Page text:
Wondering why I say what I say? In my work I blend strategy and soul. Here’s the science to back it up.

A Meta-Analysis on the Anxiety-Reducing Effects of Acute and Chronic Exercise
Anxiety and Depression Association of America
Nutritional medicine as mainstream in psychiatry
Psychological and immunological correlates of acute overtraining.
Prebiotic intake reduces the waking cortisol response and alters emotional bias in healthy volunteers
Learning to relax: Evaluating four brief interventions for overcoming the negative emotions accompanying math anxiety
Effects of chocolate intake on Perceived Stress; a Controlled Clinical Study
Effects of Exercise and Physical Activity on Anxiety
The psychological impact of negative TV news bulletins: The catastrophizing of personal worries
Negative psychological effects of watching the news in the television: relaxation or another intervention may be needed to buffer them!
Nature experience reduces rumination and subgenual prefrontal cortex activation
The benefits of nature experience: Improved affect and cognition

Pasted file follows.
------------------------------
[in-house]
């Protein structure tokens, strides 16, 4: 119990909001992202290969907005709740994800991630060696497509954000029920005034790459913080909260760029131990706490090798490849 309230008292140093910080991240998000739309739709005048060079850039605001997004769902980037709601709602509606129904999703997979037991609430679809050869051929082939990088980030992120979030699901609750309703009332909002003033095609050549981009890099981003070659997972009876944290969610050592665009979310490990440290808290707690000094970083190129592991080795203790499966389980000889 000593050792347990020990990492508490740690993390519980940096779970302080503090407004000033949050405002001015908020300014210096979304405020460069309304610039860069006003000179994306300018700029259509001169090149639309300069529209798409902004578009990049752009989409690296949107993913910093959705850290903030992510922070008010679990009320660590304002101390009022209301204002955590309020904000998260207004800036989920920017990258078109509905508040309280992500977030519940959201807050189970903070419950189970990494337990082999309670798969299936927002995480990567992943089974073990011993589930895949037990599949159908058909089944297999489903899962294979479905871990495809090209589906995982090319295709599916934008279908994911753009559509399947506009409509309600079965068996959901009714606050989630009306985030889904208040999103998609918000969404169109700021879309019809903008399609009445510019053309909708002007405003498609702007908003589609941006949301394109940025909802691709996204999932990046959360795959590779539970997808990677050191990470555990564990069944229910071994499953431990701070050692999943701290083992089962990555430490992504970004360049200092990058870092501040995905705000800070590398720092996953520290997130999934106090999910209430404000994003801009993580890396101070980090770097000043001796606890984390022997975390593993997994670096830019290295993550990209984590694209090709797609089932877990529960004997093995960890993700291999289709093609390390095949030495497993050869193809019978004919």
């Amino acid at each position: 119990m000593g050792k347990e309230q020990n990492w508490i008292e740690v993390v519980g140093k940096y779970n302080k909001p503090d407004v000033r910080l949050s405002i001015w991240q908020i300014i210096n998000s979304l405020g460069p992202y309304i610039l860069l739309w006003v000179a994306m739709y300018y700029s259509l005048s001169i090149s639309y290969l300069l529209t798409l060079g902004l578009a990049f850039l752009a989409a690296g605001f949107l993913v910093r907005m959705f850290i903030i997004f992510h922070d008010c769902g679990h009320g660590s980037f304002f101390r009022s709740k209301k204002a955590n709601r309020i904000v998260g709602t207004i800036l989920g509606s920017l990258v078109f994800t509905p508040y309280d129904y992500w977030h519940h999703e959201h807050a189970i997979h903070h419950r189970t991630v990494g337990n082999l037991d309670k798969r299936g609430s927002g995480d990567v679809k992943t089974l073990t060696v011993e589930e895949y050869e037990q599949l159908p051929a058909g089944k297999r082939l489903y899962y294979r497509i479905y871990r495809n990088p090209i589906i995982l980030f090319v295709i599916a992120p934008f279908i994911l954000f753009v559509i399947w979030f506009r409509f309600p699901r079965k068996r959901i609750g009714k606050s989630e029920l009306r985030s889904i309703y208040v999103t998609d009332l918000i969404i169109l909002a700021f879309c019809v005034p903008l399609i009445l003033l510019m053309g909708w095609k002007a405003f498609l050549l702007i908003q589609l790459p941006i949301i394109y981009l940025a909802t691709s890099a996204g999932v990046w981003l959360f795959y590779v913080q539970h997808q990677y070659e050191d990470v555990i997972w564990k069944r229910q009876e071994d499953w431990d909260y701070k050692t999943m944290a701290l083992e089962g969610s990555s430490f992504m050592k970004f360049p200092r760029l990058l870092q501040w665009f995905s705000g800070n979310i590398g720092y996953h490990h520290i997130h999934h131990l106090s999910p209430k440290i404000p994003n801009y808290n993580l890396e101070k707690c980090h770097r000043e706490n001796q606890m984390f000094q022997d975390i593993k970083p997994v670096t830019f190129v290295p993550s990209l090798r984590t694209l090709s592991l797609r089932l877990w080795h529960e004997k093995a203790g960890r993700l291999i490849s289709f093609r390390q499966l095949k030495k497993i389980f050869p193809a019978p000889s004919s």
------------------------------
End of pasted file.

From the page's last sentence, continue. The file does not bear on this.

The Human Relation With Nature and Technological Nature
Carpe diem instead of losing your social mind: Beyond digital addiction and why we all suffer from digital overuse
Yoga for anxiety and depression
Clown Doctors as a Treatment for Preoperative Anxiety in Children: A Randomized, Prospective Study
Use of aromatherapy with hospice patients to decrease pain, anxiety, and depression and to promote an increased sense of well-being
A Randomized, Controlled Trial of Meditation for Work Stress, Anxiety and Depressed Mood in Full-Time Workers
Relaxation techniques: Breath control helps quell errant stress response
The therapeutic use of the relaxation response in stress-related diseases.
Nutrition Psychiatry: Your Brain on Food